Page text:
Microsoft recently announced the return of Flight Simulator, once one of the best-selling games on computers. Well, in truth, it’s no longer called Flight Simulator, rather simply “Flight.”
In 2009 Microsoft abruptly dropped Flight Sim, leaving only the techy X-Plane for digital joystick jockeys. It’s way above my pay grade to understand why the Microsoft billionaires dropped a good seller but, who cares? It’s back with one Great Big Surprise: The iconic Icon A5 LSA seaplane is the default aircraft and shows even titanic Microsoft sees where the action is in aviation. The other two aircraft coming with Flight are an RV-6 and a Boeing Stearman, a significant change from the Cessna 172 or bizjet of Flight Sim.
“Microsoft Flight drops the ‘Simulator’ label for what its developer unabashedly dubs a game — and a free one at that,” wrote Mark Hachman for PC Magazine online. “In a bid to make the ‘Flight’ franchise accessible to everyone, Microsoft has made the game free-to-play, allowing novice pilots to explore the Big Island of Hawaii.”
With targets, points, and other game features, Flight is due to be released this spring, though it is available only for Windows PCs.
The game quickly puts the player into the cockpit — no configuration needed. The tutorial introduces the player to the basics of flight, using a simple mouse and keyboard as the default. Players can add a rudder or joystick later.
Hachman referenced Joshua Howard, the game’s executive producer, who described the Icon A5 as a “jet ski for the sky,” and expressed that the choice of the A5 represents a “wonderful combination of their vision and our vision.” Icon issued its own news release on this gaming coup and also quoted Howard, “The excitement that the A5 is generating in the aviation community makes the A5 the perfect aircraft to bring the joy of aviation to the masses via Microsoft Flight.”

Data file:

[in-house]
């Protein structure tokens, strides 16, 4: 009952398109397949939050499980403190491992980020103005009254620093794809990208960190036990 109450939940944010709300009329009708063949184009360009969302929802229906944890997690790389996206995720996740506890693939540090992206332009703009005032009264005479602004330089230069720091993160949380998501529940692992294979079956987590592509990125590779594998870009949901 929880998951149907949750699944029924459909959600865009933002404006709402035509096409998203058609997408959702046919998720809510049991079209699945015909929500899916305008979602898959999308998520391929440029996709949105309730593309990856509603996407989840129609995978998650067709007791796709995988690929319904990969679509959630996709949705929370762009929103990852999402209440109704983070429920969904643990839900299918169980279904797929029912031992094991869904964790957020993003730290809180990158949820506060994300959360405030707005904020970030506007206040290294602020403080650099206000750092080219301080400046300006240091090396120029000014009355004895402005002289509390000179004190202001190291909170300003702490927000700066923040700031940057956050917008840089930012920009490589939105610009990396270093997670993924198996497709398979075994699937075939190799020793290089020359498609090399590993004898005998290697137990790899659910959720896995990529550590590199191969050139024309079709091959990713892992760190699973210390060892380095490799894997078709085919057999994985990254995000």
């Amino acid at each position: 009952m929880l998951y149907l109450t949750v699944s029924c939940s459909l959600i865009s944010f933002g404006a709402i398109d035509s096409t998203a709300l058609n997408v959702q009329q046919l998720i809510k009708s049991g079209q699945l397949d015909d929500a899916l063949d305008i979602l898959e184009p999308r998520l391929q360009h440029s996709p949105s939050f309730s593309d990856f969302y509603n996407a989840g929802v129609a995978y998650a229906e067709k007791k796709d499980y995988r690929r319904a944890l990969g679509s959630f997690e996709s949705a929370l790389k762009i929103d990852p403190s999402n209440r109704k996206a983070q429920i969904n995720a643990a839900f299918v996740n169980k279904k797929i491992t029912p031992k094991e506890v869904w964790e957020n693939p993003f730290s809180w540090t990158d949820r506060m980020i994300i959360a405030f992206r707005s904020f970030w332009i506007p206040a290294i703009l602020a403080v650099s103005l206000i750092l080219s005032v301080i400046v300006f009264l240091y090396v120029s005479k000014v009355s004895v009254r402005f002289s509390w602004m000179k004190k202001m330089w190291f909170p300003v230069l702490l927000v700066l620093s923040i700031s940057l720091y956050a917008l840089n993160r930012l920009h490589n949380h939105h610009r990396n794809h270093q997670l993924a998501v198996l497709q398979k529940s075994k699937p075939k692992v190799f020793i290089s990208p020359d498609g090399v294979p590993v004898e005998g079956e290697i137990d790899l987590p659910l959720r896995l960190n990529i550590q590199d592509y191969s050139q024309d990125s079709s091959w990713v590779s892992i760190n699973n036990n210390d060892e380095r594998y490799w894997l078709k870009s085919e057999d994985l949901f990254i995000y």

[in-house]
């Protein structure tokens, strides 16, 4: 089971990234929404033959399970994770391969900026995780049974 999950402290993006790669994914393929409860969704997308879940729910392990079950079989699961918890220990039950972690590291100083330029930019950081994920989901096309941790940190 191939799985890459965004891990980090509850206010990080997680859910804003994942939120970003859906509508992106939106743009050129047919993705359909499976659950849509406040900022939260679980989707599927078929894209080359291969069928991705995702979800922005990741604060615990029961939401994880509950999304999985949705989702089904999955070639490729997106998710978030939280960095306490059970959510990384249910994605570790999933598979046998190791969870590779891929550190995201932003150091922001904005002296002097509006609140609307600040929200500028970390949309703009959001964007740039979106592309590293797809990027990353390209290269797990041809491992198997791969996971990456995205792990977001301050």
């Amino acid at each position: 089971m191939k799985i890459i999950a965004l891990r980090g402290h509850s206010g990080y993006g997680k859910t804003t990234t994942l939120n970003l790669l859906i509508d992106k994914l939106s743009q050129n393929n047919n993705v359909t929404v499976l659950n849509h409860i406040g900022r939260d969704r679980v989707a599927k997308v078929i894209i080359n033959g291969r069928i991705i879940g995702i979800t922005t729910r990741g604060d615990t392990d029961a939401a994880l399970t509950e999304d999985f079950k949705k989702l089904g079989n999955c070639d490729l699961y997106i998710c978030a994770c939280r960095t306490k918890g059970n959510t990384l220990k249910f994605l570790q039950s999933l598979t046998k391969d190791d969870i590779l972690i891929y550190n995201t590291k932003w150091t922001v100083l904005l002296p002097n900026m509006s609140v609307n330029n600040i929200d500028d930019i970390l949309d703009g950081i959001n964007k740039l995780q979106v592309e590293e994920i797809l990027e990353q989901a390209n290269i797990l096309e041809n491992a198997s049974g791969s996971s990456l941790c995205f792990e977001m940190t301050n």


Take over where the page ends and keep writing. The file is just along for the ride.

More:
Icon CEO Kirk Hawkins said, “We’re excited to have such a central role in Microsoft’s highly anticipated launch of Flight.”
The Southern California-based seaplane LSA creator added that Flight has been developed by Microsoft Studios and emphasizes the thrill and wonder of aviation while requiring no past experience or special hardware, making it accessible for beginners. “At the same time, realistic flight physics, weather patterns, cockpits, and graphics ensure that Microsoft Flight will also challenge experienced PC pilots.”
Icon has consistently handled its entry to the world of Light-Sport Aircraft differently from other producers and this has often increased its visibility. Now the A5 designer is doing it again in cooperation with one of the world’s leading technology companies. To me this is yet another confirmation of Icon’s determination to bring new people into aviation. In that goal we should all wish them the very best. Regretfully, Mac users won’t get to take Flight anytime soon. Neither was any mention made of a mobile version.
Dan Johnson is an LSA expert and president of the Light Aircraft Manufacturers Association (LAMA). For more information: ByDanJohnson.com
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